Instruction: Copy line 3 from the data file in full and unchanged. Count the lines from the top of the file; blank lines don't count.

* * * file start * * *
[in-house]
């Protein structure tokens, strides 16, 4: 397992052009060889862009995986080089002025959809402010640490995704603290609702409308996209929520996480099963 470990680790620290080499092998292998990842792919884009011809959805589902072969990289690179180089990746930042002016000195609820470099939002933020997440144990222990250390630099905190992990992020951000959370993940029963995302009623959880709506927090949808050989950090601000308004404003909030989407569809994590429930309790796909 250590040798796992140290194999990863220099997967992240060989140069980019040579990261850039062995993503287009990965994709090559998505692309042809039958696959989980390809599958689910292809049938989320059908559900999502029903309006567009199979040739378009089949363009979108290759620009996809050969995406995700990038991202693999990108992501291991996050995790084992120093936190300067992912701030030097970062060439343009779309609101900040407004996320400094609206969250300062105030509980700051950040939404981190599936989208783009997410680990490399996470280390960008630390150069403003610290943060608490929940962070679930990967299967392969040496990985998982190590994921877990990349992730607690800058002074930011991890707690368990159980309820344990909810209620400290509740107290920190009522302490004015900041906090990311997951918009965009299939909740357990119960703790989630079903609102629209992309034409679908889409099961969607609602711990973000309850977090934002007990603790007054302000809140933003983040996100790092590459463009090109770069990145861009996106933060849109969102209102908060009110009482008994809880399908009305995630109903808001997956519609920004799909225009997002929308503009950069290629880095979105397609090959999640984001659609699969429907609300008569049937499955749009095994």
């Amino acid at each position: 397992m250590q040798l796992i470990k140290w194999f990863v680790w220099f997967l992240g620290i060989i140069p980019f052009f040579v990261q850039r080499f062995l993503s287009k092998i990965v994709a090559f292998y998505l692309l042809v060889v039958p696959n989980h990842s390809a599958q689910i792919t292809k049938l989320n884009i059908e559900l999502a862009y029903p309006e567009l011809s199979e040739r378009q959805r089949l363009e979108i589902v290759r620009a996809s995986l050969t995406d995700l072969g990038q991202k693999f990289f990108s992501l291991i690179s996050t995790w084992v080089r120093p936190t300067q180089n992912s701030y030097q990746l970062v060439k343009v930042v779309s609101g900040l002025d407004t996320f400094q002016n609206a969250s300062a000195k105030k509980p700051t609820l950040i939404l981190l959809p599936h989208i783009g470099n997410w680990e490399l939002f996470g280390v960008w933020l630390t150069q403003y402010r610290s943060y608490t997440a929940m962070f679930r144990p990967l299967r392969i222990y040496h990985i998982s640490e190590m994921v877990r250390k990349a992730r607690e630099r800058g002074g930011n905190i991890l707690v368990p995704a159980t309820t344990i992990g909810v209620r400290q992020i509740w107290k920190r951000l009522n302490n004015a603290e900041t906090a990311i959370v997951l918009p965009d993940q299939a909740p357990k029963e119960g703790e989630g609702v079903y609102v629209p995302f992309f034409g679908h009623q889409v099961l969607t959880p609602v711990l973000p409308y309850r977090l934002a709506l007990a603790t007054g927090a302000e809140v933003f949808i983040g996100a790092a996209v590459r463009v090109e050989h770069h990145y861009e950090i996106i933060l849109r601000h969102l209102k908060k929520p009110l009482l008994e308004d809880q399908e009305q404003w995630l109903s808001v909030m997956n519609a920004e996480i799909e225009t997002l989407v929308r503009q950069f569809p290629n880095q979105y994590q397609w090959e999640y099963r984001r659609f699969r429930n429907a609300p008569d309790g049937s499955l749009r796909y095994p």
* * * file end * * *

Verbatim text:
């Amino acid at each position: 397992m250590q040798l796992i470990k140290w194999f990863v680790w220099f997967l992240g620290i060989i140069p980019f052009f040579v990261q850039r080499f062995l993503s287009k092998i990965v994709a090559f292998y998505l692309l042809v060889v039958p696959n989980h990842s390809a599958q689910i792919t292809k049938l989320n884009i059908e559900l999502a862009y029903p309006e567009l011809s199979e040739r378009q959805r089949l363009e979108i589902v290759r620009a996809s995986l050969t995406d995700l072969g990038q991202k693999f990289f990108s992501l291991i690179s996050t995790w084992v080089r120093p936190t300067q180089n992912s701030y030097q990746l970062v060439k343009v930042v779309s609101g900040l002025d407004t996320f400094q002016n609206a969250s300062a000195k105030k509980p700051t609820l950040i939404l981190l959809p599936h989208i783009g470099n997410w680990e490399l939002f996470g280390v960008w933020l630390t150069q403003y402010r610290s943060y608490t997440a929940m962070f679930r144990p990967l299967r392969i222990y040496h990985i998982s640490e190590m994921v877990r250390k990349a992730r607690e630099r800058g002074g930011n905190i991890l707690v368990p995704a159980t309820t344990i992990g909810v209620r400290q992020i509740w107290k920190r951000l009522n302490n004015a603290e900041t906090a990311i959370v997951l918009p965009d993940q299939a909740p357990k029963e119960g703790e989630g609702v079903y609102v629209p995302f992309f034409g679908h009623q889409v099961l969607t959880p609602v711990l973000p409308y309850r977090l934002a709506l007990a603790t007054g927090a302000e809140v933003f949808i983040g996100a790092a996209v590459r463009v090109e050989h770069h990145y861009e950090i996106i933060l849109r601000h969102l209102k908060k929520p009110l009482l008994e308004d809880q399908e009305q404003w995630l109903s808001v909030m997956n519609a920004e996480i799909e225009t997002l989407v929308r503009q950069f569809p290629n880095q979105y994590q397609w090959e999640y099963r984001r659609f699969r429930n429907a609300p008569d309790g049937s499955l749009r796909y095994p």